Existing approaches that apply Semantic Web technologies to music or musicology are mostly concerned with organising and retrieving musical data. The Music Ontology aims at modelling the “music production workflow”, and focuses on managing “music-related data” of recorded and foremost popular music (Raimond, 2007). Since this domain specification also shapes the terminology and definitions it employs, its application in the scholarly context of music history can be problematic: it does not comply with the terminological standards and conventions of musicology, and does not provide sufficient concepts to describe the variety of data that contextualises music and that is vital for music-historical study. The “musicSpace” project (Bretherton et al., 2009) aimed at enhancing the possibilities of musicological research by “integrating access to many of musicology’s leading data sources”, gathering factual information from this data and metadata and making this information accessible and searchable via a single interface. While sharing common goals and objectives, the project at hand aims at going beyond factual information and at analysing the structure and content of a specific type of musicological discourse, modelling assignments people attribute to a musical work throughout the history of its interpretation. Related approaches can also be found in different disciplines, such as Cultural Heritage and Museology (Doerr, 2003): Traditional approaches in musicology tended to treat works as self-contained conceptual objects; therefore, the reception or interpretation history of a musical work can, to a certain extent, be seen in correspondence to the provenance of an object. Relevant are furthermore ontologies that aim at modelling narratives or, more general, the content or structure of sources in different contexts, such as the OntoMedia ontology (Jewell et al., 2005), Story Fountain (Mulholland et al., 2004), or Curate (Mulholland et al, 2012).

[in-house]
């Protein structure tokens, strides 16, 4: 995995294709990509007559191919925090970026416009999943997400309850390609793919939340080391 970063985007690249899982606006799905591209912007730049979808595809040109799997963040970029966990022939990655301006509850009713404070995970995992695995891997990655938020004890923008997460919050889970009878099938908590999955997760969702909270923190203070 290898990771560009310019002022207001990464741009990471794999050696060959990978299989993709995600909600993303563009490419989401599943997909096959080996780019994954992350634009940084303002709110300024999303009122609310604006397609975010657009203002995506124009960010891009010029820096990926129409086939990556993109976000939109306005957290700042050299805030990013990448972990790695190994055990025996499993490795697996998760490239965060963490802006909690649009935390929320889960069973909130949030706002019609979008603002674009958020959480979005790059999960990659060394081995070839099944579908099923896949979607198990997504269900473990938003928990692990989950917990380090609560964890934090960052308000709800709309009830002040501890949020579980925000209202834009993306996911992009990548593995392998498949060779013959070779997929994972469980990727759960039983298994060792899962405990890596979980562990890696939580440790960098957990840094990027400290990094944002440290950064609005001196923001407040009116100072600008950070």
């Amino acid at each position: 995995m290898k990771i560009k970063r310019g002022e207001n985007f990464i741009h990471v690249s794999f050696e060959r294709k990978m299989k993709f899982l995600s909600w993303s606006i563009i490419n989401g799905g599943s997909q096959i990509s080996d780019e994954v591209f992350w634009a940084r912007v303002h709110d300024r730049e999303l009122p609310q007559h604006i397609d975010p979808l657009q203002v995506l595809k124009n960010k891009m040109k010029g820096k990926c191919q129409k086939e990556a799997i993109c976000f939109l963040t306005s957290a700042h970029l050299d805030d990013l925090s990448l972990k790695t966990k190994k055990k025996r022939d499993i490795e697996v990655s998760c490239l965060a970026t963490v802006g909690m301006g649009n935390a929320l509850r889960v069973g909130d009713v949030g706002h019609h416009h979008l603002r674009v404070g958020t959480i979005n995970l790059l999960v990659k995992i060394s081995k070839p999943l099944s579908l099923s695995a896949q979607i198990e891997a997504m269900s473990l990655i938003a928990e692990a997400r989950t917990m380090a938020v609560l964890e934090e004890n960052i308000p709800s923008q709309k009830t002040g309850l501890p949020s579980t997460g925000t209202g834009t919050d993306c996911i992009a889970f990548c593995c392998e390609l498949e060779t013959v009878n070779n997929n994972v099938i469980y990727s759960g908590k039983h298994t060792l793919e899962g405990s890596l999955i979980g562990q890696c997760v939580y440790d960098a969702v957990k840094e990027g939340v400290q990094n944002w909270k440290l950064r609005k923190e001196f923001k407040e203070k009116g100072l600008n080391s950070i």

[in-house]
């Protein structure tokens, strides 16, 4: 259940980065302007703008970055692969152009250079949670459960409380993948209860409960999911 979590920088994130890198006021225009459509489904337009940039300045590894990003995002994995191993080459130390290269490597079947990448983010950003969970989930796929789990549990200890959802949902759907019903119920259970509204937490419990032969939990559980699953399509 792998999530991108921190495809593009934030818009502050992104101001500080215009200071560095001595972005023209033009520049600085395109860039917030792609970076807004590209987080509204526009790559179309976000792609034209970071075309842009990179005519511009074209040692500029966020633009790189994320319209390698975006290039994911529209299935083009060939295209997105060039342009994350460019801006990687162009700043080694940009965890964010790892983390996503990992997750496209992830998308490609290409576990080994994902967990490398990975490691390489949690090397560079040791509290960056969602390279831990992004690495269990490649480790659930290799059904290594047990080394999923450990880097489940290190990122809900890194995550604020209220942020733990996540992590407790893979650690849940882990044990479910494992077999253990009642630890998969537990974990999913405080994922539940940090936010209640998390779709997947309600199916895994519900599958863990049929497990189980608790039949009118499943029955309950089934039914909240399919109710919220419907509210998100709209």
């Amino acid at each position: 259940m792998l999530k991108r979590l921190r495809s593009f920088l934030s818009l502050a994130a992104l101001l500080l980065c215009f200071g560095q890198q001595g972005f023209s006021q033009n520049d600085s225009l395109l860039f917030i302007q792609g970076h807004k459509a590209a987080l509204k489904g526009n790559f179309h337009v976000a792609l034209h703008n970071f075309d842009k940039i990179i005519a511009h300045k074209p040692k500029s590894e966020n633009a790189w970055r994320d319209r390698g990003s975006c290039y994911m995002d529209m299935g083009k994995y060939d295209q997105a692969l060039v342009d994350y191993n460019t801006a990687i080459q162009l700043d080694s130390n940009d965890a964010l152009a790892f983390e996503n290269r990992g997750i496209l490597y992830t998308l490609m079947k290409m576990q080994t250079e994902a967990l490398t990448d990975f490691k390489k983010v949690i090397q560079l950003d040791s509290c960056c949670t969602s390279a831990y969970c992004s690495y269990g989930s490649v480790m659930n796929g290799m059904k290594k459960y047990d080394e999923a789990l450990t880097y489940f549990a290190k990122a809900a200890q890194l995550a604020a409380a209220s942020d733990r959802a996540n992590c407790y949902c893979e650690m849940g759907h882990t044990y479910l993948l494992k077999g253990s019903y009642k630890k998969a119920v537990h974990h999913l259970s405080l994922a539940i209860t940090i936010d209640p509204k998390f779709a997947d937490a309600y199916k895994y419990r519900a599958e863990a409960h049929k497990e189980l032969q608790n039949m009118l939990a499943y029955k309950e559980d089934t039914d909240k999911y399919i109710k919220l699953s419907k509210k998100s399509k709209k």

4. 4. Structure and Design